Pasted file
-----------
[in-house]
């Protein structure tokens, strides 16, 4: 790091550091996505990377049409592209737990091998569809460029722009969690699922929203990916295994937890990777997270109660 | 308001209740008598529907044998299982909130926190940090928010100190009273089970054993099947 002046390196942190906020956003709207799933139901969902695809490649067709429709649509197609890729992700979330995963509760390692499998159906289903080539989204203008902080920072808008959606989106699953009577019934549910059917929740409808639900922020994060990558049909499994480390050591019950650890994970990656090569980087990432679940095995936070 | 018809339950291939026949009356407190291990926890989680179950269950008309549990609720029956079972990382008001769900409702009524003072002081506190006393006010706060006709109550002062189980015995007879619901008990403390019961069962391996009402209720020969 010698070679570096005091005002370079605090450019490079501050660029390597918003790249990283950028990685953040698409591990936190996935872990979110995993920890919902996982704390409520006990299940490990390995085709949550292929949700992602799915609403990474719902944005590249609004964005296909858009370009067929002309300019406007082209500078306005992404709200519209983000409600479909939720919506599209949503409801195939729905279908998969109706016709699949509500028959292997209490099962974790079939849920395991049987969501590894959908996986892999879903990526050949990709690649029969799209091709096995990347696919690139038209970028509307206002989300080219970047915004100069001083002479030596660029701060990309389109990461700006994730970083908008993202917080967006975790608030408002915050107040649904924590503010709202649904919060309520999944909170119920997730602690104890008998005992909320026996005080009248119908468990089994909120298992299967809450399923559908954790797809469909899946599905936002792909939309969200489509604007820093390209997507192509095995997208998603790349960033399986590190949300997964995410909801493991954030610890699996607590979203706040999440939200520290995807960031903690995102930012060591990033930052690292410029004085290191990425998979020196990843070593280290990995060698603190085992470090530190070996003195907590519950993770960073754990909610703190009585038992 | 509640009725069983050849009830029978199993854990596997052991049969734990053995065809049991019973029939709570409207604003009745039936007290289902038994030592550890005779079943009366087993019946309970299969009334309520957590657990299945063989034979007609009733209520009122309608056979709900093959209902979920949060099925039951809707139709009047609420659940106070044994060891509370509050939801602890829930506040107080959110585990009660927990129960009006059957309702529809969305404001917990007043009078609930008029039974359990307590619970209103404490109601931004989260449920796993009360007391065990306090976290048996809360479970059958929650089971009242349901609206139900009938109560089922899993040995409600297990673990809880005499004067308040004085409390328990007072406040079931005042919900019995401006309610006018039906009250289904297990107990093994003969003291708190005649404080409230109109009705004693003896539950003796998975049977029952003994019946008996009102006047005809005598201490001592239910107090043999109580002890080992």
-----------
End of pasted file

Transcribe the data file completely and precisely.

[in-house]
């Protein structure tokens, strides 16, 4: 790091550091996505990377049409592209737990091998569809460029722009969690699922929203990916295994937890990777997270109660 | 308001209740008598529907044998299982909130926190940090928010100190009273089970054993099947 002046390196942190906020956003709207799933139901969902695809490649067709429709649509197609890729992700979330995963509760390692499998159906289903080539989204203008902080920072808008959606989106699953009577019934549910059917929740409808639900922020994060990558049909499994480390050591019950650890994970990656090569980087990432679940095995936070 | 018809339950291939026949009356407190291990926890989680179950269950008309549990609720029956079972990382008001769900409702009524003072002081506190006393006010706060006709109550002062189980015995007879619901008990403390019961069962391996009402209720020969 010698070679570096005091005002370079605090450019490079501050660029390597918003790249990283950028990685953040698409591990936190996935872990979110995993920890919902996982704390409520006990299940490990390995085709949550292929949700992602799915609403990474719902944005590249609004964005296909858009370009067929002309300019406007082209500078306005992404709200519209983000409600479909939720919506599209949503409801195939729905279908998969109706016709699949509500028959292997209490099962974790079939849920395991049987969501590894959908996986892999879903990526050949990709690649029969799209091709096995990347696919690139038209970028509307206002989300080219970047915004100069001083002479030596660029701060990309389109990461700006994730970083908008993202917080967006975790608030408002915050107040649904924590503010709202649904919060309520999944909170119920997730602690104890008998005992909320026996005080009248119908468990089994909120298992299967809450399923559908954790797809469909899946599905936002792909939309969200489509604007820093390209997507192509095995997208998603790349960033399986590190949300997964995410909801493991954030610890699996607590979203706040999440939200520290995807960031903690995102930012060591990033930052690292410029004085290191990425998979020196990843070593280290990995060698603190085992470090530190070996003195907590519950993770960073754990909610703190009585038992 | 509640009725069983050849009830029978199993854990596997052991049969734990053995065809049991019973029939709570409207604003009745039936007290289902038994030592550890005779079943009366087993019946309970299969009334309520957590657990299945063989034979007609009733209520009122309608056979709900093959209902979920949060099925039951809707139709009047609420659940106070044994060891509370509050939801602890829930506040107080959110585990009660927990129960009006059957309702529809969305404001917990007043009078609930008029039974359990307590619970209103404490109601931004989260449920796993009360007391065990306090976290048996809360479970059958929650089971009242349901609206139900009938109560089922899993040995409600297990673990809880005499004067308040004085409390328990007072406040079931005042919900019995401006309610006018039906009250289904297990107990093994003969003291708190005649404080409230109109009705004693003896539950003796998975049977029952003994019946008996009102006047005809005598201490001592239910107090043999109580002890080992």